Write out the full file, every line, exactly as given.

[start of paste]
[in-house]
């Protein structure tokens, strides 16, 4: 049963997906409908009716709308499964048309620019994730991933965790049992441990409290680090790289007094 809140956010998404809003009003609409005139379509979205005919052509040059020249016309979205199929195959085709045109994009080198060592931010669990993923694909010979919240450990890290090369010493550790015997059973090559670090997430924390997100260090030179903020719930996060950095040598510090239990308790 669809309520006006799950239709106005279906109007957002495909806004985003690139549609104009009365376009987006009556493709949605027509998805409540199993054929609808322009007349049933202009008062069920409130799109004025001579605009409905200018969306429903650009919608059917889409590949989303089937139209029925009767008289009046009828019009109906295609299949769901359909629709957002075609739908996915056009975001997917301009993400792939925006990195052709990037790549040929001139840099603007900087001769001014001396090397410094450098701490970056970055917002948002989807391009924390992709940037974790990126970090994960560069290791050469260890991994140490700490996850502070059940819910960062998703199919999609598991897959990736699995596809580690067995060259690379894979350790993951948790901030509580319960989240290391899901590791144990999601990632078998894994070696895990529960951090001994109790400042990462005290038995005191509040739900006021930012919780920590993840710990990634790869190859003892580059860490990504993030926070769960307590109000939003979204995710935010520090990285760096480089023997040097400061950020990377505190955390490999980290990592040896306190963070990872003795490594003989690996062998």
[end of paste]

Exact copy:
[in-house]
């Protein structure tokens, strides 16, 4: 049963997906409908009716709308499964048309620019994730991933965790049992441990409290680090790289007094 809140956010998404809003009003609409005139379509979205005919052509040059020249016309979205199929195959085709045109994009080198060592931010669990993923694909010979919240450990890290090369010493550790015997059973090559670090997430924390997100260090030179903020719930996060950095040598510090239990308790 669809309520006006799950239709106005279906109007957002495909806004985003690139549609104009009365376009987006009556493709949605027509998805409540199993054929609808322009007349049933202009008062069920409130799109004025001579605009409905200018969306429903650009919608059917889409590949989303089937139209029925009767008289009046009828019009109906295609299949769901359909629709957002075609739908996915056009975001997917301009993400792939925006990195052709990037790549040929001139840099603007900087001769001014001396090397410094450098701490970056970055917002948002989807391009924390992709940037974790990126970090994960560069290791050469260890991994140490700490996850502070059940819910960062998703199919999609598991897959990736699995596809580690067995060259690379894979350790993951948790901030509580319960989240290391899901590791144990999601990632078998894994070696895990529960951090001994109790400042990462005290038995005191509040739900006021930012919780920590993840710990990634790869190859003892580059860490990504993030926070769960307590109000939003979204995710935010520090990285760096480089023997040097400061950020990377505190955390490999980290990592040896306190963070990872003795490594003989690996062998």